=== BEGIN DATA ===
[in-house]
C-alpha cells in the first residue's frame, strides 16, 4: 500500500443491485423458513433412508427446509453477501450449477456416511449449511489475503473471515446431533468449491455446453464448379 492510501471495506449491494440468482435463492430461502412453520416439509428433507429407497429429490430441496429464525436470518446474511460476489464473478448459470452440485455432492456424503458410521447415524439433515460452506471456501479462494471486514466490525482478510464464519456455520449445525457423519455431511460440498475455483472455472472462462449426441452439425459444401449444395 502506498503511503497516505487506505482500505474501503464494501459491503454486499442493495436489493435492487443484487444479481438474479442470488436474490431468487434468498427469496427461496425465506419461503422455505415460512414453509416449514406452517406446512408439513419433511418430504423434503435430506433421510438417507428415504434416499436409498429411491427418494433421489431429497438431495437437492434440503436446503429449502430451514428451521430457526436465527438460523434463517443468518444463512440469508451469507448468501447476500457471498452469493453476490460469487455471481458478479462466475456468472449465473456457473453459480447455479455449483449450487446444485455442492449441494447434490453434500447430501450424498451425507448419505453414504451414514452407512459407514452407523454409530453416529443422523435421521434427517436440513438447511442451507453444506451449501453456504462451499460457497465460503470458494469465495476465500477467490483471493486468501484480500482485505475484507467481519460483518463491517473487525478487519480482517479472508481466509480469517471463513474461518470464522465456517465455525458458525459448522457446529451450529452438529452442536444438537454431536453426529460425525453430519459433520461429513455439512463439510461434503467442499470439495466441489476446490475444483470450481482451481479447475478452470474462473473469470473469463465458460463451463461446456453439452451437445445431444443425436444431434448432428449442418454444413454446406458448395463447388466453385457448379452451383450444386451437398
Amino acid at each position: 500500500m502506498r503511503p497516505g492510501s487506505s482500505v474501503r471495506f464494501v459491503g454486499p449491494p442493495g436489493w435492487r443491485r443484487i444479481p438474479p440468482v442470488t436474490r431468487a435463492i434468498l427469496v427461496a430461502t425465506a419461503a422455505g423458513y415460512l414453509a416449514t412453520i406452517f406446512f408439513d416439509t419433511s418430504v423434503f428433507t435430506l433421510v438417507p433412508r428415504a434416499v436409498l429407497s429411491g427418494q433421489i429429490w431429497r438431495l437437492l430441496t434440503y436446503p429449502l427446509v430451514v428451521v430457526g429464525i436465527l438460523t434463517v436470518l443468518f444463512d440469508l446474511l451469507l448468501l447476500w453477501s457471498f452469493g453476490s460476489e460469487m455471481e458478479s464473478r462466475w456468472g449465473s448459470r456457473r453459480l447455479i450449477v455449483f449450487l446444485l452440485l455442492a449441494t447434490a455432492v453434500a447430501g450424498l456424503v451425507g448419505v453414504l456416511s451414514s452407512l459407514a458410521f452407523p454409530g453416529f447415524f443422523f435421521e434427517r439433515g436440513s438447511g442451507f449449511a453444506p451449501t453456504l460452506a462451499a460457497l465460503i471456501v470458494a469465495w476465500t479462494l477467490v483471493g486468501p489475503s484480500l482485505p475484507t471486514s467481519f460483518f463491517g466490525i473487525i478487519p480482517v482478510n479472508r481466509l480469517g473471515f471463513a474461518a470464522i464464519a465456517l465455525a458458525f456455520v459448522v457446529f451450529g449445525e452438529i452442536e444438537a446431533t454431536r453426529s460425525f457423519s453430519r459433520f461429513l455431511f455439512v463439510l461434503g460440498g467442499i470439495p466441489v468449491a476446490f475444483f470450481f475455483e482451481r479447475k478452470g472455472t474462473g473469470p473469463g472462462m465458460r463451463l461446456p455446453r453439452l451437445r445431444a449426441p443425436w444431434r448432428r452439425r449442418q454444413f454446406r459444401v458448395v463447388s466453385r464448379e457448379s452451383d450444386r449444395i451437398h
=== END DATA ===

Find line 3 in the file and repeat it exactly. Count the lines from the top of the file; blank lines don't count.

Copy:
Amino acid at each position: 500500500m502506498r503511503p497516505g492510501s487506505s482500505v474501503r471495506f464494501v459491503g454486499p449491494p442493495g436489493w435492487r443491485r443484487i444479481p438474479p440468482v442470488t436474490r431468487a435463492i434468498l427469496v427461496a430461502t425465506a419461503a422455505g423458513y415460512l414453509a416449514t412453520i406452517f406446512f408439513d416439509t419433511s418430504v423434503f428433507t435430506l433421510v438417507p433412508r428415504a434416499v436409498l429407497s429411491g427418494q433421489i429429490w431429497r438431495l437437492l430441496t434440503y436446503p429449502l427446509v430451514v428451521v430457526g429464525i436465527l438460523t434463517v436470518l443468518f444463512d440469508l446474511l451469507l448468501l447476500w453477501s457471498f452469493g453476490s460476489e460469487m455471481e458478479s464473478r462466475w456468472g449465473s448459470r456457473r453459480l447455479i450449477v455449483f449450487l446444485l452440485l455442492a449441494t447434490a455432492v453434500a447430501g450424498l456424503v451425507g448419505v453414504l456416511s451414514s452407512l459407514a458410521f452407523p454409530g453416529f447415524f443422523f435421521e434427517r439433515g436440513s438447511g442451507f449449511a453444506p451449501t453456504l460452506a462451499a460457497l465460503i471456501v470458494a469465495w476465500t479462494l477467490v483471493g486468501p489475503s484480500l482485505p475484507t471486514s467481519f460483518f463491517g466490525i473487525i478487519p480482517v482478510n479472508r481466509l480469517g473471515f471463513a474461518a470464522i464464519a465456517l465455525a458458525f456455520v459448522v457446529f451450529g449445525e452438529i452442536e444438537a446431533t454431536r453426529s460425525f457423519s453430519r459433520f461429513l455431511f455439512v463439510l461434503g460440498g467442499i470439495p466441489v468449491a476446490f475444483f470450481f475455483e482451481r479447475k478452470g472455472t474462473g473469470p473469463g472462462m465458460r463451463l461446456p455446453r453439452l451437445r445431444a449426441p443425436w444431434r448432428r452439425r449442418q454444413f454446406r459444401v458448395v463447388s466453385r464448379e457448379s452451383d450444386r449444395i451437398h